Reporting on the rockers from Mars Hill Church bringing something different to modern worship music, CITIZENS
The band Citizens from Seattle, Washington based at the renowned Mars Hill Church have risen to prominence in lightning quick time. Their first self-titled, full length album, produced by Brian Eichelberger and released through the new deal that Mars Hill Records have forged with BEC/Tooth & Nail, has been met with international acclaim while their Christmas EP 'Repeat The Sounding Joy' was a fine example of how to breathe new life into well known carols. The lead singer of Citizens is Zach Bolen. The success of Citizens is only the latest in a series of surprises for Zach. The singer/songwriter never envisioned himself either as a worship leader or on the staff of a mega church.
Hailing from the north east, Bolen moved to Georgia to attend the
Savannah College of Art and Design. He began volunteering at a church
nearby and after graduating accepted a full time position as the
student ministries worship leader. Rounding up students to play and
urging them to actively worship, Bolen felt his heart for ministry
completely shift. It was there that he started to cultivate passionate
ideas about what worship could look like; noticing how musicians
engaged and motivated their fans, Bolen was inspired to do the same.
Instead of pursuing the crowd for his own sake, however, Bolen wanted
to engage people through music for the glorification of God. Enter
Bolen began working at the Mars Hill University district campus. He started reconstructing the worship teams that played there, and in the process built a band of his own. Born out of Ephesians 2:19, the name Citizens brings to mind every Christian's allegiance to God. Bolen commented, "He made us citizens, in that he has chosen to abide in us. In song, we're all led by the same spirit. We're singing as one body, one family; we're all conjoined together by Christ."
The lineup of Citizens consists of Zach Bolen (lead vocals), Nate Garvey (keys, vocals), Bryce Covert (guitar), Nathan Furtado (bass) and Adam Skatula (drums). Citizens' debut release was the EP 'Already/Not Yet'. It received a positive response. HM magazine wrote, "These guys are a hipster Christian's dream band. I could see these songs being played in contemporary churches all over the world," while NewReleaseTuesday enthused, "Citizens manage to find a workable balance between catchy pop music and uplifting praise and worship. Those looking for a fresh take on the genre would do well to give this album a listen."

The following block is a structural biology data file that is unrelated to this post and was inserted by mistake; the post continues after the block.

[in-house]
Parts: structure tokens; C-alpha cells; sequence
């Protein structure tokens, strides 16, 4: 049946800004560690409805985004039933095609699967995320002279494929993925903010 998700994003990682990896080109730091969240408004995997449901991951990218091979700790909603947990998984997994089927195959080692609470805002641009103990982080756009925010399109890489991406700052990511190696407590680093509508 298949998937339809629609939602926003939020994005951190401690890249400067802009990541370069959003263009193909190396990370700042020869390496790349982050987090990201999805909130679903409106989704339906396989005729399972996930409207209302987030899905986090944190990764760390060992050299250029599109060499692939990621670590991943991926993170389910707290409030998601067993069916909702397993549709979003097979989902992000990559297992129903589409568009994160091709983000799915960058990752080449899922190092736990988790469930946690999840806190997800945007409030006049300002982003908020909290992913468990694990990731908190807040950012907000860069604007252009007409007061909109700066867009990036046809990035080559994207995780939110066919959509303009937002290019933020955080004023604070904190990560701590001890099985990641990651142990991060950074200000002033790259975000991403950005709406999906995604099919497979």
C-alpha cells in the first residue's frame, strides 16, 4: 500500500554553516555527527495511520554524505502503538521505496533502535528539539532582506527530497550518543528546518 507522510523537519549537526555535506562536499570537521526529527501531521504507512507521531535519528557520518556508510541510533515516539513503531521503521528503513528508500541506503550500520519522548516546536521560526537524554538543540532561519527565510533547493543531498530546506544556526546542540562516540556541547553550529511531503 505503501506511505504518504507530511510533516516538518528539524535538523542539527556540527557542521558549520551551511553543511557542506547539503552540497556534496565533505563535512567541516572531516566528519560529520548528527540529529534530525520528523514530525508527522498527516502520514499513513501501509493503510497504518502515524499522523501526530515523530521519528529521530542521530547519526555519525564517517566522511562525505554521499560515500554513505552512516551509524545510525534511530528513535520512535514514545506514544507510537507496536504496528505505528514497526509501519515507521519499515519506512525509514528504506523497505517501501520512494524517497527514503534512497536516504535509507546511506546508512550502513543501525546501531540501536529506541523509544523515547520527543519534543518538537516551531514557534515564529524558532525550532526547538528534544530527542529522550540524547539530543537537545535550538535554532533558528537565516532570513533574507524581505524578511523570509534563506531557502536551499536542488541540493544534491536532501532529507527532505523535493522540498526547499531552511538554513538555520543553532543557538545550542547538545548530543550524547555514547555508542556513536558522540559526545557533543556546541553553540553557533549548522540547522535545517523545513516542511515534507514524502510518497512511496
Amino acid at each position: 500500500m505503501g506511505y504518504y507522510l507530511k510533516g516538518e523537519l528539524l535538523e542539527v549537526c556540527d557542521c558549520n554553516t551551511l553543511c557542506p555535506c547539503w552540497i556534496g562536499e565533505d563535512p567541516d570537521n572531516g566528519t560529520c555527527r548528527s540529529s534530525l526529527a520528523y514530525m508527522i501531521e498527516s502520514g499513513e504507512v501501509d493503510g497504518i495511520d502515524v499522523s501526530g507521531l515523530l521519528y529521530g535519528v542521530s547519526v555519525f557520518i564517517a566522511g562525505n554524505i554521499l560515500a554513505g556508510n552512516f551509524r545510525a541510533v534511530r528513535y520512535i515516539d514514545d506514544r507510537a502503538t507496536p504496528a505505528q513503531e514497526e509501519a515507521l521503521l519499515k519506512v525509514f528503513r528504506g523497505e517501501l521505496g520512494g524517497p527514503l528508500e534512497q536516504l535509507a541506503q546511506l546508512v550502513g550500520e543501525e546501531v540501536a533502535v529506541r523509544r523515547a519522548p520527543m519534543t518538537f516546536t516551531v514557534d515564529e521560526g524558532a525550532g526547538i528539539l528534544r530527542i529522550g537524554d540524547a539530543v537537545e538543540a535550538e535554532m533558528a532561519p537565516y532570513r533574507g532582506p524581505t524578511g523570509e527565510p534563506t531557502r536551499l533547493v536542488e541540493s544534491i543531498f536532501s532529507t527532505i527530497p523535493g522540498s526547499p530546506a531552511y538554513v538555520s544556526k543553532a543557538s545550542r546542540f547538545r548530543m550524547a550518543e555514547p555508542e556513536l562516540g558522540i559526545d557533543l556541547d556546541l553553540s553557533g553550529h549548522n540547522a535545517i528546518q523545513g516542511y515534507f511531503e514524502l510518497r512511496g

The accolades continued with the release in March 2013 of the 'Citizens' album. Wrote JesusFreakHideout, "Aggressive worship music - is there really such a thing? There are plenty of the classic rock bands that produce a stereotyped worship album, but it tends to be just a watered down version of radio-friendly, safe for the whole family music. However, a group of eclectic and insistent Christians out in Seattle known as Mars Hill Music, based out of Mars Hill Church, have declared that they want to change that. . . A true standout is the first single off the album, 'Made Alive'. Musically, it has a spark pop synth with grunge-funk bass. The lyrics reflect on our depravity but celebrate on the glory of Christ's grace as Bolen gruffly sings, 'You have bought me back with the riches of your amazing grace and relentless love/I'm made alive forever, with you life forever/By your grace I'm saved.' 'Sins Of My Youth' echoes the theme of God redeeming us from our sin but in a more contemplative way, by being reminded of the Gospel."
Clearly Citizens have a bright future ahead of them. As Breathecast commented, "Musically, Citizens have created a patented type of indie rock that flutters with the electronic beat of Switchfoot, yet shimmers with the emotional intensity of Hillsong United. Above all, Bolen sings with a sense of honest gravitas; it is as if leading worship is more than just a day job. Rather, he sings with a deep-seated passion that can only come from a man who knows grace."The opinions expressed in this article are not necessarily those held by Cross Rhythms. Any expressed views were accurate at the time of publishing but may or may not reflect the views of the individuals concerned at a later date.